Tags

, , , , , , , ,

It doesn’t take a village, but there is a certain skill-set that must meet expectations for this traditional jewellery making process to be a success. As mentioned in the previous post the skills in question are inherited by certain individuals from their predecessors. The Chitera (designer), the Sonar (goldsmith), the Kalamkar (engraver), the Meenakar (enamellist a.k.a man/woman of the hour), the Chiknawala (polisher), the Kundansaaz (stone-setter) and the Patua (stringer).

The metals used in the process range from brass and copper to silver and gold. Although it is said gold holds the enamel work better so gold is the preferred metal where a lot of jewellery is concerned. Silver is mostly used in the making of other products; like cutlery, decorative bowls, boxes and other ornamental items.

The enamel colours are powdered glass blended in with metal oxides which determine the shade that comes through.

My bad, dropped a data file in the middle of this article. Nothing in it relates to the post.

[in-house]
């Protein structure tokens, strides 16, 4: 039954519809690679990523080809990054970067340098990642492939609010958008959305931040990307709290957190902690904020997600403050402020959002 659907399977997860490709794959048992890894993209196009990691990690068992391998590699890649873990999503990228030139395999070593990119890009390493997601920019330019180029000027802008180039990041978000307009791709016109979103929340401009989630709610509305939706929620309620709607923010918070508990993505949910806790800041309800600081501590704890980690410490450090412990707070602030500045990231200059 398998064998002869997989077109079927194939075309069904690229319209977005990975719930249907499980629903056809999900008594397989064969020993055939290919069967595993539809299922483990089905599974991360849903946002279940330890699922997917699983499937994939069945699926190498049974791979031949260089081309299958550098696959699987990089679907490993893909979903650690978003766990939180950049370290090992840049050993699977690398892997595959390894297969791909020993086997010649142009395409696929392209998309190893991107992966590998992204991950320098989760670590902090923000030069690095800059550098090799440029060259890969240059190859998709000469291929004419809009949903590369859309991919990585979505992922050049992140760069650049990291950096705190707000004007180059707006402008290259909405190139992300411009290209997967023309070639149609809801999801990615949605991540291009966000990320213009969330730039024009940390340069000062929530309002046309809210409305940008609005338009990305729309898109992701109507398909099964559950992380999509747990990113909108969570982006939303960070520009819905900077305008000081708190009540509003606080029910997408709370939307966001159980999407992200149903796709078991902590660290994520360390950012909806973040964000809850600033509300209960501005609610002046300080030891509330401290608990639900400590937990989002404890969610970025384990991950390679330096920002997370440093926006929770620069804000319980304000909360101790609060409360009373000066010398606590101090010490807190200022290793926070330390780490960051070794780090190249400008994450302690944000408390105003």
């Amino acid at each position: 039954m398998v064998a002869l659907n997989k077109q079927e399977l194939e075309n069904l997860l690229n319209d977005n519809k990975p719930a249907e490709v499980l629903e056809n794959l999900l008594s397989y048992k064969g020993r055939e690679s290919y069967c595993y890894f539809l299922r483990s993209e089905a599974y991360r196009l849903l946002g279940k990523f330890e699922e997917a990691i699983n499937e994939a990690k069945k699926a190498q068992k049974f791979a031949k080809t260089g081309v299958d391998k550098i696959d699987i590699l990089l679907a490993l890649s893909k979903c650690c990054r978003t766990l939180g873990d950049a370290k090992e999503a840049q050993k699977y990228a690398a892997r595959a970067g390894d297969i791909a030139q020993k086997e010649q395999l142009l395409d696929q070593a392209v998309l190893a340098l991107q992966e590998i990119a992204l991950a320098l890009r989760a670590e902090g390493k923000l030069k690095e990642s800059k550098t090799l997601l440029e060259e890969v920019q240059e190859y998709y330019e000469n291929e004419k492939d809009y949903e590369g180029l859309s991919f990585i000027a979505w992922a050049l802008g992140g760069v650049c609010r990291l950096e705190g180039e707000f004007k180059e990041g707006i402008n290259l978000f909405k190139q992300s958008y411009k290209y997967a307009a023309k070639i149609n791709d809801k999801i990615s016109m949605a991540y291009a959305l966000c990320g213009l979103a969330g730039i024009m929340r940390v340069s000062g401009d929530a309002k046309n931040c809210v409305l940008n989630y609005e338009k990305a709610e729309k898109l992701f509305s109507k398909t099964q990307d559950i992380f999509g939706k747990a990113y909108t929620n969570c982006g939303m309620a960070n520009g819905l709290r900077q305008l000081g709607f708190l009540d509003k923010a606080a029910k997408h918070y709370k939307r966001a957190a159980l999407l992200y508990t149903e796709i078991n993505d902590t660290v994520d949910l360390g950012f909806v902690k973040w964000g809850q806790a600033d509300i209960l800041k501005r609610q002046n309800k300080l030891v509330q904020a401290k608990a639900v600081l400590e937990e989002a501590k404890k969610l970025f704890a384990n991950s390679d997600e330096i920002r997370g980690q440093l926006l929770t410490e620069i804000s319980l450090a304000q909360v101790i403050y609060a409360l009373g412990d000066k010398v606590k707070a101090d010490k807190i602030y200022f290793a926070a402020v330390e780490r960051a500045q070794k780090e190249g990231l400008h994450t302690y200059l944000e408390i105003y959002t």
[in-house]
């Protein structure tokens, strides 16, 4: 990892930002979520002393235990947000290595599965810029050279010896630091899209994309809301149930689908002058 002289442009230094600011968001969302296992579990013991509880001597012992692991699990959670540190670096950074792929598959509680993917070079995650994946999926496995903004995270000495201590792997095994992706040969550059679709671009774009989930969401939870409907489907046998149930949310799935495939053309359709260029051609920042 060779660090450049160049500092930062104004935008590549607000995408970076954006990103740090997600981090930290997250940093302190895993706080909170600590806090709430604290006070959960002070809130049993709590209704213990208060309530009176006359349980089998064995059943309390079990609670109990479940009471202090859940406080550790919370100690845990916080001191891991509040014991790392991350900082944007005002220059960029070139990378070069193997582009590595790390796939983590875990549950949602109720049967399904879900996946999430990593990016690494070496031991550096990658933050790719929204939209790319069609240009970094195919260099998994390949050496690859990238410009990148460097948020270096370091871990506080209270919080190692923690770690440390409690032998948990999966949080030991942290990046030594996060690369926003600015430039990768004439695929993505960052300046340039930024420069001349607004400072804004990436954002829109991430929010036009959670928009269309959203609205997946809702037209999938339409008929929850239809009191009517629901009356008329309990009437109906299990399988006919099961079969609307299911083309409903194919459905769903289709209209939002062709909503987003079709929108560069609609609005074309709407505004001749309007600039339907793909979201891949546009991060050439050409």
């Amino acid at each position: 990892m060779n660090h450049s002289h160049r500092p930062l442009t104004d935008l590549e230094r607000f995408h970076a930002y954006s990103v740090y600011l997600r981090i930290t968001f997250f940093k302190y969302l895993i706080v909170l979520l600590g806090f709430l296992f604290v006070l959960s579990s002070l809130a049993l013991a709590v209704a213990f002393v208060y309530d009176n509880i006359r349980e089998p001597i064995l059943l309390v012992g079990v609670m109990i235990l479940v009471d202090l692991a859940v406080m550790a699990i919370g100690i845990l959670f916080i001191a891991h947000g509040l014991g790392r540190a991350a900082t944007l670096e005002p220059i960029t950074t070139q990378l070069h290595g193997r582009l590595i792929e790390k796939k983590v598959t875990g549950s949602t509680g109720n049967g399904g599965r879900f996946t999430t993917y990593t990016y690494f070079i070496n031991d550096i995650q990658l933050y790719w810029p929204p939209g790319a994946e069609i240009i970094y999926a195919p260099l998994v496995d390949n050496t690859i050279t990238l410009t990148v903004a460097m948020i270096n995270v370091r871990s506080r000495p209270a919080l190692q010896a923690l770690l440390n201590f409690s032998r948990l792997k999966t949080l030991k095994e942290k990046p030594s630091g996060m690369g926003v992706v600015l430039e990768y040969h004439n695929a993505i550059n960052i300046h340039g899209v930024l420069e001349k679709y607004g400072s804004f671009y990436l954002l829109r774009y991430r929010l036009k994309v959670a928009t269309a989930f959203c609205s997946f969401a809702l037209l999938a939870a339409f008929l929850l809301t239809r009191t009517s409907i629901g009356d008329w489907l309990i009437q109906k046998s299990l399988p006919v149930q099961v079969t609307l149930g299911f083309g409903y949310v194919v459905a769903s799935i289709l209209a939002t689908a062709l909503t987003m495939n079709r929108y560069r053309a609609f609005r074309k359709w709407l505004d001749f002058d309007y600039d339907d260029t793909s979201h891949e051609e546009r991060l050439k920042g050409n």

The surface of the metal is engraved with a sharp engraving tool called a stylus, the ornament cleaned after which the colours are then filled in. The ornament is then fired in the kiln at approximately 850 degree Celsius, where the applied colours harden and that is also when the real colours pop. After the piece cools down it is filed softly and cleaned with a concoction made of tamarind and lemon that is said to bring out the brilliance of each colour.

And voila!

There you have it, a fine piece of meenakari art.

Look out for the next post to round up the information on this technique.

meenakari 3

Images courtesy of D’source.

Advertisements